What's in issue No. 32, Sept. 19, 1999?

The Journal invites reports on the Feast of Tabernacles 1999.

A former Church of God pastor tells how he tried out for--and probably landed--a job as a radio-talk-show host.

A California court grants a judgment after a Living Church of God member sues the Global Church of God. After this article was written, and just before the deadline for this issue of The Journal, the Global Church of God entered into a voluntary "assignment for the benefit of creditors," similar to a declaration of bankruptcy. In effect, the Global Church of God no longer exists. See the print version of The Journal for details.

The United Church of God's council of elders discusses congregationalist tendencies, the new Ambassador Bible Center and the proper role of women in the church. (Should women have their own "retreats"?)

Early bylaws of the Radio Church of God directed that, when it came to disfellowshipping, congregations held the responsibility. See the print version of The Journal for details.

Letters to the editor include comments on United president Les McCullough's sermon on the fear of God and cafeteria Christianity; tithing; German-bashing; Laodiceanism; negativism; sin; "being easily led"; and Herbert W. Armstrong. For these and many more letters, please see the print version of The Journal.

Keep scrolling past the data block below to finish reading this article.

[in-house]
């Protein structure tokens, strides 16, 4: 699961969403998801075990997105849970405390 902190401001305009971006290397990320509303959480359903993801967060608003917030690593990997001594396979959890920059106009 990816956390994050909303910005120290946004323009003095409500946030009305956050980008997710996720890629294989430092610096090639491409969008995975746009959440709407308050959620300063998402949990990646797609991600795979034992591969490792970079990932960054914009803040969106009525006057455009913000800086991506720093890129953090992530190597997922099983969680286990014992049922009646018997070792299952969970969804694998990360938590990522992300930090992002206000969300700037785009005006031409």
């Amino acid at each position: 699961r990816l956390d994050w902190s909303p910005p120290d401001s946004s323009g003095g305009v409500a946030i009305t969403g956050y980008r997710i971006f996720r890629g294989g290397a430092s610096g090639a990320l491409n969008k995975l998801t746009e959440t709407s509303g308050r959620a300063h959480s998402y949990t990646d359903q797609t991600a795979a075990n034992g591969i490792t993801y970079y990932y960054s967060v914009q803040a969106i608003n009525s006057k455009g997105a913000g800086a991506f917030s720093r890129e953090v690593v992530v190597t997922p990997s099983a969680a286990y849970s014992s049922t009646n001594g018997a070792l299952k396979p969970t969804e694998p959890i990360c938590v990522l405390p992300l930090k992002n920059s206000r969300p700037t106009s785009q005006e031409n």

On the "Columns and Commentary" page, Brian Knowles says one must learn how to think before one can sensibly write; Bruce Lyon comments on the popularity of "Star Wars" in religious circles and the once-saved-always-saved concept; Rory Ries wonders where all the Church of God children have gone; Dave Havir (citing Hans Christian Andersen) says some things you just can't see unless you're fit for the office; Melvin Rhodes files an on-the-spot report from Grimsby, England, about technology and isolation; and Luke Przeslawski says you shouldn't judge people who judge. See the print version of The Journal.

Gil Monrose, publisher of "In Him" newsletter, reports on a gathering of 1,800 Church of God brethren on the island of St. Lucia.

A Columbia, Mo., congregation reunites after 35 years.

Seventh Day Baptists, 673 strong, meet at a college in Michigan.

The UCG-AIA and the CEM resolve a conflict involving Feast-site facilities in Florida.

Seven Collins' book about the lost 10 tribes hits his publisher's best-seller list.

The UCG-AIA removes elder Garry Pifer from its general conference.

"Notes and Quotes" includes information about the death of Ambassador Report publisher John Trechak and the WCG's plan for orderly withdrawal from Pasadena.

In Connections, Darlene Warren writes about miracles in the first degree.

Also in Connections, Darlene's husband, John, reminisces about advice his father gave him.

Don't forget to subscribe to the print version of The Journal to read all the news and features previewed here, plus photos and the full Connections advertising section.

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